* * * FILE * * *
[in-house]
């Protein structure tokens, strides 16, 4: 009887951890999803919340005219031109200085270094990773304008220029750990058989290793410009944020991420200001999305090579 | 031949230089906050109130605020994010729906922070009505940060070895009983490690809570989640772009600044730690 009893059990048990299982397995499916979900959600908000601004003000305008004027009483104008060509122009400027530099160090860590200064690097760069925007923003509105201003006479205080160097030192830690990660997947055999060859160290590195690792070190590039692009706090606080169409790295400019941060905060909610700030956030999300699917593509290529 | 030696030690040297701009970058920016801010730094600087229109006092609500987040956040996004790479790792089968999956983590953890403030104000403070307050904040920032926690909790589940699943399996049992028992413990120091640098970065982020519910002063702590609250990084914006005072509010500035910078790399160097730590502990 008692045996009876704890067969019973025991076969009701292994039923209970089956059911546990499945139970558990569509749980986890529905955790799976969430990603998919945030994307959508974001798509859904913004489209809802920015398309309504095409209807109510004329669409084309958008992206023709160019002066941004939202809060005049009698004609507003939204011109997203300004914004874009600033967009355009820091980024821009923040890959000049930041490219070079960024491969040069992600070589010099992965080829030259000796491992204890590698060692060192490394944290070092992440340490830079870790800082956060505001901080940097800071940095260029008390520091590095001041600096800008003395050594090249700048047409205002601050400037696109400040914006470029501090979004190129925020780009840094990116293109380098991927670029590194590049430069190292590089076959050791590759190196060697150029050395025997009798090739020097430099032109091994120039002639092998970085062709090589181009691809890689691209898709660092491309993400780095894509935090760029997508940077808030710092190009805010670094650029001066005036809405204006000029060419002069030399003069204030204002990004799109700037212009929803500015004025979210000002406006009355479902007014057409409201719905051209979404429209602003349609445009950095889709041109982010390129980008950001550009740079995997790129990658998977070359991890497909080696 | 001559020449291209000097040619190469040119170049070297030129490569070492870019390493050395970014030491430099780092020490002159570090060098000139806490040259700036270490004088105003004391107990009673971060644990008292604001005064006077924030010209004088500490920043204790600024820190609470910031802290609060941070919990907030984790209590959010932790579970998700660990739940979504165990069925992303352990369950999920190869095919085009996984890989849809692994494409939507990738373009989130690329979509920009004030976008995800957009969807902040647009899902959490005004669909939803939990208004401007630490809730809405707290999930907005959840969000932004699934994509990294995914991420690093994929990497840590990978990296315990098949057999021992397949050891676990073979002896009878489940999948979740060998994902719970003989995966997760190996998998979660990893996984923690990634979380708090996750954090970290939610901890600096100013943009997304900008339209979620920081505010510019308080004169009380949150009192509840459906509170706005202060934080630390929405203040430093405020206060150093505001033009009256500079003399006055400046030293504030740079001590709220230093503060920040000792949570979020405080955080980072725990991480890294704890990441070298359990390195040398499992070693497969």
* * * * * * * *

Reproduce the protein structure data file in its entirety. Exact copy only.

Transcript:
[in-house]
């Protein structure tokens, strides 16, 4: 009887951890999803919340005219031109200085270094990773304008220029750990058989290793410009944020991420200001999305090579 | 031949230089906050109130605020994010729906922070009505940060070895009983490690809570989640772009600044730690 009893059990048990299982397995499916979900959600908000601004003000305008004027009483104008060509122009400027530099160090860590200064690097760069925007923003509105201003006479205080160097030192830690990660997947055999060859160290590195690792070190590039692009706090606080169409790295400019941060905060909610700030956030999300699917593509290529 | 030696030690040297701009970058920016801010730094600087229109006092609500987040956040996004790479790792089968999956983590953890403030104000403070307050904040920032926690909790589940699943399996049992028992413990120091640098970065982020519910002063702590609250990084914006005072509010500035910078790399160097730590502990 008692045996009876704890067969019973025991076969009701292994039923209970089956059911546990499945139970558990569509749980986890529905955790799976969430990603998919945030994307959508974001798509859904913004489209809802920015398309309504095409209807109510004329669409084309958008992206023709160019002066941004939202809060005049009698004609507003939204011109997203300004914004874009600033967009355009820091980024821009923040890959000049930041490219070079960024491969040069992600070589010099992965080829030259000796491992204890590698060692060192490394944290070092992440340490830079870790800082956060505001901080940097800071940095260029008390520091590095001041600096800008003395050594090249700048047409205002601050400037696109400040914006470029501090979004190129925020780009840094990116293109380098991927670029590194590049430069190292590089076959050791590759190196060697150029050395025997009798090739020097430099032109091994120039002639092998970085062709090589181009691809890689691209898709660092491309993400780095894509935090760029997508940077808030710092190009805010670094650029001066005036809405204006000029060419002069030399003069204030204002990004799109700037212009929803500015004025979210000002406006009355479902007014057409409201719905051209979404429209602003349609445009950095889709041109982010390129980008950001550009740079995997790129990658998977070359991890497909080696 | 001559020449291209000097040619190469040119170049070297030129490569070492870019390493050395970014030491430099780092020490002159570090060098000139806490040259700036270490004088105003004391107990009673971060644990008292604001005064006077924030010209004088500490920043204790600024820190609470910031802290609060941070919990907030984790209590959010932790579970998700660990739940979504165990069925992303352990369950999920190869095919085009996984890989849809692994494409939507990738373009989130690329979509920009004030976008995800957009969807902040647009899902959490005004669909939803939990208004401007630490809730809405707290999930907005959840969000932004699934994509990294995914991420690093994929990497840590990978990296315990098949057999021992397949050891676990073979002896009878489940999948979740060998994902719970003989995966997760190996998998979660990893996984923690990634979380708090996750954090970290939610901890600096100013943009997304900008339209979620920081505010510019308080004169009380949150009192509840459906509170706005202060934080630390929405203040430093405020206060150093505001033009009256500079003399006055400046030293504030740079001590709220230093503060920040000792949570979020405080955080980072725990991480890294704890990441070298359990390195040398499992070693497969």